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Self-Tan Troubleshooting: How to Fix Self-Tanning Mistakes Quick (Part 1)

Self-Tan Troubleshooting: How to Fix Self-Tanning Mistakes Quick (Part 1)

No two people self-tan the same way. Some can get through a session with zero troubleshooting, while some take a few tries to execute a self-tanning strategy that works flawlessly for them. There are so many factors surrounding the skin that one needs to develop a personal know-how for self-tan that works beautifully for you.

What we can do, however, is to give you a list of common self-tanning boo-boos and how to troubleshoot them. Here’s part one.

I may have used too much product. Is there an undo button for this?

Is it possible to over-glow? For sure. But the last thing you should do is to take your loofah and scrub your skin bare. Scrubbing too hard (or too much!) will only leave you with patchy and sensitive skin. Instead of applying pressure on your skin, grab your usual body scrub and mix in 1-2 drops of body oil. Rub the mixture onto clean skin and repeat as needed until you get to the amount of glow you want. Remember: patience is key.

 

 


I turned out all patchy. Is there a way to even this out?

For whatever reason, you may find yourself with a patchy tan and a need for a quick correction. No need to change your outfit plans to cover up every inch of patchy skin. Instead, find a product that contains glycolic acid to strip your tan without damaging your skin. If you have access to tan removers, most of them use this ingredient to help exfoliate and fade old or uneven tans faster. Just make sure to check the ingredient list.

As always, prevention is better than cure: make sure to prep properly before doing a self-tanning session. Exfoliate, exfoliate, exfoliate because dry skin loves to drink up tanning products.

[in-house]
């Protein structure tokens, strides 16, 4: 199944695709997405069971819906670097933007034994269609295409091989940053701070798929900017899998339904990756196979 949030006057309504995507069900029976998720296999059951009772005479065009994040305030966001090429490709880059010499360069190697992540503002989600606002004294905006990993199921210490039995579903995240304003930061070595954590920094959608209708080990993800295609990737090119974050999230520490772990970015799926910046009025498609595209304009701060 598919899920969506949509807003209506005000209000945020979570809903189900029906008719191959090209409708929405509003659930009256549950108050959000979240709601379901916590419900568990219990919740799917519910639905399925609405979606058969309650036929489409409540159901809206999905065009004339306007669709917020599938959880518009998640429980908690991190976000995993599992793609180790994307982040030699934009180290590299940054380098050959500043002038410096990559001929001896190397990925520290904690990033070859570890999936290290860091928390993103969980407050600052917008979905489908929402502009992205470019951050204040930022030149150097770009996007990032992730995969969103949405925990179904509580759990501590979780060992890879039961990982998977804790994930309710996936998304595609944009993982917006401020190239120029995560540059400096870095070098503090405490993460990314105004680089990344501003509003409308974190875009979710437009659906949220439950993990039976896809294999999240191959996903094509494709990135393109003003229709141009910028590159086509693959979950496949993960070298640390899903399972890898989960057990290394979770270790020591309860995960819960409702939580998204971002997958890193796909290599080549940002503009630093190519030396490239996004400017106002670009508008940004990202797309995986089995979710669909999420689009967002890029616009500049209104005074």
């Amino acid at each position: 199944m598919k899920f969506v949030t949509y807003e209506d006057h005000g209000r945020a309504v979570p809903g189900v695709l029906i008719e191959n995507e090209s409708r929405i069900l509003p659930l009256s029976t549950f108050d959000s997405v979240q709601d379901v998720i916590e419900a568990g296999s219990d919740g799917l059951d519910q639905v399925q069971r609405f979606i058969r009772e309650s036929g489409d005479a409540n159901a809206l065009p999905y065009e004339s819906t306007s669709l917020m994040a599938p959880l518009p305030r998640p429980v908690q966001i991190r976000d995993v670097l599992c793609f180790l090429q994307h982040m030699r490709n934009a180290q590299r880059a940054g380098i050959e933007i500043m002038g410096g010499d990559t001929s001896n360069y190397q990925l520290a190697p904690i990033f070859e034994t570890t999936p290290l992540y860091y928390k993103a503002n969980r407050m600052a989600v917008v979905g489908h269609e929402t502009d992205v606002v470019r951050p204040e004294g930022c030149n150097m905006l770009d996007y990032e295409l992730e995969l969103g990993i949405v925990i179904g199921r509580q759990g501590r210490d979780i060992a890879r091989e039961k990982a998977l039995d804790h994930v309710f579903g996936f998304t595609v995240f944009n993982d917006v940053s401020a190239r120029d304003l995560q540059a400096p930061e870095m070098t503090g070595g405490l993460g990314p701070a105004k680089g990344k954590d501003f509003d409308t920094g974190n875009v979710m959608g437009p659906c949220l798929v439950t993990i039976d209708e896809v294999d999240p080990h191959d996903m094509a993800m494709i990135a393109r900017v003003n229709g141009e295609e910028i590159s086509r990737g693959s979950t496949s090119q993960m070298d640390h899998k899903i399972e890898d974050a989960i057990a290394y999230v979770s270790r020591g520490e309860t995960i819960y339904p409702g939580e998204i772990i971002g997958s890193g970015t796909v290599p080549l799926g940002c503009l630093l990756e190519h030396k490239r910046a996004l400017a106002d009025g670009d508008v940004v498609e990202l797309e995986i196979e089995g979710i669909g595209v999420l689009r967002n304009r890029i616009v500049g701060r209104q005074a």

My tan turned out orange. How do I avoid this next time?

Sometimes, emerging from a self-tanning session only to look like a pumpkin is not always your fault. There are times when it’s not you, it’s the formula you used. When a self-tanner has too much dihydroxyacetone (DHA) — the chemical that is responsible for producing temporary pigmentation — your tan can look quite artificial. You can easily avoid this by doing a patch test before making a self-tanner purchase. You can also browse through the ingredient list for colour-correcting actives that can help boost your natural colour.

 

 

 


My hands are turning out darker than the rest of my body. Why is this?

Some people have a tricky time with making sure their hands develop evenly in colour. Your hands tend to absorb more product, which makes them develop into a darker shade than the rest of your body. You can easily avoid this by puffing your palms, in between your fingers, and around your nails before and after a self-tanning session. After applying your self-tanner, add a tiny bit of moisturiser to the bottoms of your palms and inside your wrists, then blend them out for an even glow. Should your wrists turn out muddy, grab a towel and rub it between your wrists to get rid of excess product.

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